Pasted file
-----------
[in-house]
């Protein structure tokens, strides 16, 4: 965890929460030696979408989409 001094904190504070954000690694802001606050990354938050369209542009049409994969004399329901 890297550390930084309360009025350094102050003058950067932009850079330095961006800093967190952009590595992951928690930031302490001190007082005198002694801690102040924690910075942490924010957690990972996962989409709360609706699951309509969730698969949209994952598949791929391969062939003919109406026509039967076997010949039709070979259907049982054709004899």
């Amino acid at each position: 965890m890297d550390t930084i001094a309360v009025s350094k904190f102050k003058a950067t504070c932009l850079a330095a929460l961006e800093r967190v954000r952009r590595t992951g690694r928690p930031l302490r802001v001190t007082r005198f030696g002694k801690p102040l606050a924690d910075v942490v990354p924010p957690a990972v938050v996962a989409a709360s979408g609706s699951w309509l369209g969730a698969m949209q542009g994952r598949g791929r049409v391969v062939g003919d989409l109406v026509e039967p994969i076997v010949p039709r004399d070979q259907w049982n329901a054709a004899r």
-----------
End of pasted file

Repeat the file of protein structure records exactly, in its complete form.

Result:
[in-house]
């Protein structure tokens, strides 16, 4: 965890929460030696979408989409 001094904190504070954000690694802001606050990354938050369209542009049409994969004399329901 890297550390930084309360009025350094102050003058950067932009850079330095961006800093967190952009590595992951928690930031302490001190007082005198002694801690102040924690910075942490924010957690990972996962989409709360609706699951309509969730698969949209994952598949791929391969062939003919109406026509039967076997010949039709070979259907049982054709004899």
């Amino acid at each position: 965890m890297d550390t930084i001094a309360v009025s350094k904190f102050k003058a950067t504070c932009l850079a330095a929460l961006e800093r967190v954000r952009r590595t992951g690694r928690p930031l302490r802001v001190t007082r005198f030696g002694k801690p102040l606050a924690d910075v942490v990354p924010p957690a990972v938050v996962a989409a709360s979408g609706s699951w309509l369209g969730a698969m949209q542009g994952r598949g791929r049409v391969v062939g003919d989409l109406v026509e039967p994969i076997v010949p039709r004399d070979q259907w049982n329901a054709a004899r």